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Labour MP launches bid for new EU referendum as Corbyn faces pressure over Brexit policy

Jeremy Corbyn is also being urged to allow peers to back a crunch Lords vote that would effectively keep the UK in the single market

Lizzy Buchan
Political Correspondent
Tuesday 08 May 2018 12:03 BST
Can Brexit be reversed?

A Labour MP will launch a parliamentary bid for a public vote on the final Brexit deal, in a move that will add to growing pressure on the party’s front bench over its stance on leaving the EU.

Former trade minister Gareth Thomas is calling on the government to take back control from Brexit “ideologues” by letting the people determine the terms of Britain’s exit from the bloc through a fresh referendum in the autumn.

In a week set to be dominated by Brexit, Mr Thomas will use a 10-minute rule motion to test parliamentary support for a public vote, an idea he believes has cross-party backing.

It comes as Jeremy Corbyn faced calls to soften his stance and allow peers to back a crunch vote in the Lords on Tuesday, which would effectively keep the UK in the single market after Brexit.

Mr Thomas said he believed there was growing support in all parties for a vote on the final deal but acknowledged his bill was unlikely to become law.

He told The Independent: “Given that every analysis by the government shows Britain worse off under all possible variations of Brexit, and given claims of more funding for the NHS and other key services after we leave are now clearly false, the public should have the right to vote on whether to accept the final deal.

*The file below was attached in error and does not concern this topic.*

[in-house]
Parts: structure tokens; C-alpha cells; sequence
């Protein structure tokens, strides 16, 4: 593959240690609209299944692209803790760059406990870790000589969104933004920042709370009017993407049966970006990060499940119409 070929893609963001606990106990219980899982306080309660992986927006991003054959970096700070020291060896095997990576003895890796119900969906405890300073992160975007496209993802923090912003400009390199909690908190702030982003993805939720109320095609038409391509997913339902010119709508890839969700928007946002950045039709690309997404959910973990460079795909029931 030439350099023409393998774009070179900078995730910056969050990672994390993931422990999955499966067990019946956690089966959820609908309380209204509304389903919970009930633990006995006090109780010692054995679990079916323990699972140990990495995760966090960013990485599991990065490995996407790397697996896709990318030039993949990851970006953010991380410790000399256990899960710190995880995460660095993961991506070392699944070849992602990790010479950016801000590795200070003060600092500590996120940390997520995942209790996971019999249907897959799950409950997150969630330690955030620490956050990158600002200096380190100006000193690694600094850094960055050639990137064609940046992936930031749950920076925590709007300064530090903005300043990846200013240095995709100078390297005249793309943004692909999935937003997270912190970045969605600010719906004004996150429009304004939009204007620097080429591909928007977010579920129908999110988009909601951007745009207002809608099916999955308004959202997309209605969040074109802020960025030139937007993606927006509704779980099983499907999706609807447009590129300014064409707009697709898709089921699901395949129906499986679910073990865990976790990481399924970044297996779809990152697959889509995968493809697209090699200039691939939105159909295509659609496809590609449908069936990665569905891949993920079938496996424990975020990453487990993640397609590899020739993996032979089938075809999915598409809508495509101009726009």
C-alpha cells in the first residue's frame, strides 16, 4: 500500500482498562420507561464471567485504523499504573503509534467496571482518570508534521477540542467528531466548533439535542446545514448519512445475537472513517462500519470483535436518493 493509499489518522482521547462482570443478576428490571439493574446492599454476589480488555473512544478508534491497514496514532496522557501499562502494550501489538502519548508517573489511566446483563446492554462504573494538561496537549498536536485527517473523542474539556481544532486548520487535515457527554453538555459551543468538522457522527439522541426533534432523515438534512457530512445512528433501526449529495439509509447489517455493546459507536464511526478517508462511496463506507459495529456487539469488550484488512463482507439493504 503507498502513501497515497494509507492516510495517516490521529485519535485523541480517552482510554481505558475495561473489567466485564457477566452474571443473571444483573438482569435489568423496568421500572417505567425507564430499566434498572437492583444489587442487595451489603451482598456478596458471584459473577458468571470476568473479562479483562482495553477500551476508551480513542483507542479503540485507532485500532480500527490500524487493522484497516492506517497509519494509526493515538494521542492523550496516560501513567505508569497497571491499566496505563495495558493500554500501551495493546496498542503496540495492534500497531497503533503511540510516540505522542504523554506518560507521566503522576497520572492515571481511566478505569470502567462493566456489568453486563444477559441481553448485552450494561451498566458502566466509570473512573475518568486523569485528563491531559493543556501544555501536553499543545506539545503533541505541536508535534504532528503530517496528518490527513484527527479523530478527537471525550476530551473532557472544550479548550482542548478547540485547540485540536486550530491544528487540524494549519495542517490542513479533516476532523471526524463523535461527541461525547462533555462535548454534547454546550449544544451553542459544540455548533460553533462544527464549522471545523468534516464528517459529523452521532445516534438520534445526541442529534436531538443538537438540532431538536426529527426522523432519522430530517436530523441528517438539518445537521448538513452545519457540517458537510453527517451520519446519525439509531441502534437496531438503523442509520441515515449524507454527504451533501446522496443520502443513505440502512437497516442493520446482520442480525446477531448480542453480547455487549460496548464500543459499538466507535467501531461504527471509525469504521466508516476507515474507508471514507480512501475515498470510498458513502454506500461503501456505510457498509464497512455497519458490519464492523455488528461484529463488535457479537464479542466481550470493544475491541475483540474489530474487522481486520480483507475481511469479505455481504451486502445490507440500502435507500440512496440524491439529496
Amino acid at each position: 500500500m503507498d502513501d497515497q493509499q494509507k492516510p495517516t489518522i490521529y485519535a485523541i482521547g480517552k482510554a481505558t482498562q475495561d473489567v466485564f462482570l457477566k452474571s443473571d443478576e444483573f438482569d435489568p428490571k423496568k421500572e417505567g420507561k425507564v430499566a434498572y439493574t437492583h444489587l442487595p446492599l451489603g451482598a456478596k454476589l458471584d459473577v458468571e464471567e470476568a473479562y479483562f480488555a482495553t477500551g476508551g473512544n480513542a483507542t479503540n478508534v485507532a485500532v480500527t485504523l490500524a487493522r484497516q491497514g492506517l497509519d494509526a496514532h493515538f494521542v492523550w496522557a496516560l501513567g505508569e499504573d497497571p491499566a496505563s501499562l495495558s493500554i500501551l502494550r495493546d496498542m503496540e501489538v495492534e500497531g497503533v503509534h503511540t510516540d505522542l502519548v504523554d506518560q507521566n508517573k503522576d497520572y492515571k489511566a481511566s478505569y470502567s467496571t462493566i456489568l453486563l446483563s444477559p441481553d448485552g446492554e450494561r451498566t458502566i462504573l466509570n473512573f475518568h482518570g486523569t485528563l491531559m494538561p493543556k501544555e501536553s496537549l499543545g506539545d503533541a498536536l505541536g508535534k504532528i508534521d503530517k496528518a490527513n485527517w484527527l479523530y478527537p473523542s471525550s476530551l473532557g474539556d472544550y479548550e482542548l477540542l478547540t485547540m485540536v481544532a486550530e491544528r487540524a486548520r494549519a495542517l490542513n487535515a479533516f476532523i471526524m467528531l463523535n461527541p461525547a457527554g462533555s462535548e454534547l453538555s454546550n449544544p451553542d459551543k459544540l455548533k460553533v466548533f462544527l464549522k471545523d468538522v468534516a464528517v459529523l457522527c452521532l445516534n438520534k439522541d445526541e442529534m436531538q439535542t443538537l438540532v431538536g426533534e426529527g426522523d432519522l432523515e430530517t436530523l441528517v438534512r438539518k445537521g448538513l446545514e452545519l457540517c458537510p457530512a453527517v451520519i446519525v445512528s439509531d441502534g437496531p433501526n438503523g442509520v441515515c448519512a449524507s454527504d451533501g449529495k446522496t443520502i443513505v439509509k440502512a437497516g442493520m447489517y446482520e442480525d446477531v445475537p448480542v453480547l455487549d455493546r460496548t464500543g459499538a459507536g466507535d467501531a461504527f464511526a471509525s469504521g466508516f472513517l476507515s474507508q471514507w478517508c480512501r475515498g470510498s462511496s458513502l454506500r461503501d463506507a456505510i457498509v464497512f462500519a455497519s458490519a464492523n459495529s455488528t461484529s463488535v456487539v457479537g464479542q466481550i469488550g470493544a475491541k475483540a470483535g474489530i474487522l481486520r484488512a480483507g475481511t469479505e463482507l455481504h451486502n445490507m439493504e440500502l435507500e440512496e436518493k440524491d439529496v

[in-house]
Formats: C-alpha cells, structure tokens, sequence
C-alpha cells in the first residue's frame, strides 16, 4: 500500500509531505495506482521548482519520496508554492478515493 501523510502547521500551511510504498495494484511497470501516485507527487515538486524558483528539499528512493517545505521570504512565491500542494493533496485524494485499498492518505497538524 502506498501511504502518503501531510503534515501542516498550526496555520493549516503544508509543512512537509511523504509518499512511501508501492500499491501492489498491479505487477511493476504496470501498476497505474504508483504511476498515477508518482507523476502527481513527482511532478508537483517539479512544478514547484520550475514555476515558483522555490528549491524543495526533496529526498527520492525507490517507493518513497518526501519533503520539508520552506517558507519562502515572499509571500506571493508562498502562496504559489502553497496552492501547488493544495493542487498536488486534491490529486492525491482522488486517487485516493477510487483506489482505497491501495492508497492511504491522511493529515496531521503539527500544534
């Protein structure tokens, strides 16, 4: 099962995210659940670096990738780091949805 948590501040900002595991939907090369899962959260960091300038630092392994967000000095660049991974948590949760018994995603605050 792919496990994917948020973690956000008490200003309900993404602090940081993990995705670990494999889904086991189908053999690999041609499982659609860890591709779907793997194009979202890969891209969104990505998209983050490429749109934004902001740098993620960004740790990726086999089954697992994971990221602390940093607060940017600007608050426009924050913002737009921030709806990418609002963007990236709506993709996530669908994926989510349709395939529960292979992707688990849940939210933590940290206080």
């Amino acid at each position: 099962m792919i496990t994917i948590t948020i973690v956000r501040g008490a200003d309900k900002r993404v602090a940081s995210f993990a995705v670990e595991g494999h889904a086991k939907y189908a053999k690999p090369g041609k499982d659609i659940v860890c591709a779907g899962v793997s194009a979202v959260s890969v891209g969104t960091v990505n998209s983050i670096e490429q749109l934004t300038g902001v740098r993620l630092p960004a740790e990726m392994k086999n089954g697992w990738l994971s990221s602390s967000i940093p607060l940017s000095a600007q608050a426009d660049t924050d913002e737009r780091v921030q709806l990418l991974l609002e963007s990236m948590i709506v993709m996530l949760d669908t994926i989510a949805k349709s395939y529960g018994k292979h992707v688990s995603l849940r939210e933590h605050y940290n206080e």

“As a former trade minister, I know that the trade deals ministers want to negotiate will involve significant immigration into the UK – a truth ministers have been reluctant to explain to those who voted Leave, for this issue.”

The Harrow West MP said he does not want to stop Brexit, adding: “A people’s vote would give the British people the chance to take back control over Brexit from a small cabal of Leave ideologues and instead to determine together our country’s economic, social and cultural futures.

“On an issue as significant as this for all our futures I believe the people of our country should have the final decision on whether the deal the government negotiates is good enough.”

Fellow Labour MP, Geraint Davies, has also brought forward a private member’s bill calling for a public vote, which will be heard in Parliament on Friday.

Both Labour and the Conservatives have ruled out allowing a further referendum but pro-EU MPs have been emboldened by recent defeats of the government in the Commons and the Lords, as well as a softening of Labour’s Brexit stance in favour of staying in a customs union with Europe.

Both Sir John Major and Tony Blair have backed another referendum but only the Liberal Democrats and the Greens are officially in favour.

It comes as pro-EU politicians accused the Labour leadership of ”cowardice” and adopting a “ridiculous” position by telling peers not to support a call for the government to negotiate a Norway-style Brexit within the European Economic Area (EEA).

Tory rebels told The Independent they have enough support to defeat the government if Labour joins them but party bosses have ordered peers to abstain – preventing it from being voted on in the Commons.

Former shadow cabinet minister Chuka Umunna said it would “go against Labour’s progressive values” not to back the move in Parliament on Tuesday.

“Given the numbers of Conservative MPs now supporting the UK continuing to participate in the EEA, Labour is looking a gift horse in the mouth,” said Mr Umunna, a supporter of the pro-EU Open Britain campaign.

Labour’s Lord Alli, one of the signatories to the amendment, accused the party leadership of “complete cowardice” by ordering Labour peers to abstain.

But shadow international trade secretary Barry Gardiner told the BBC’s Sunday Politics: “The EEA option would actually have less control, we would be bound by the regulations but we would have no seat at the table in deciding what those regulations were.”

He added: “We should not vote for a substantive amendment that talks about staying in the EEA.”

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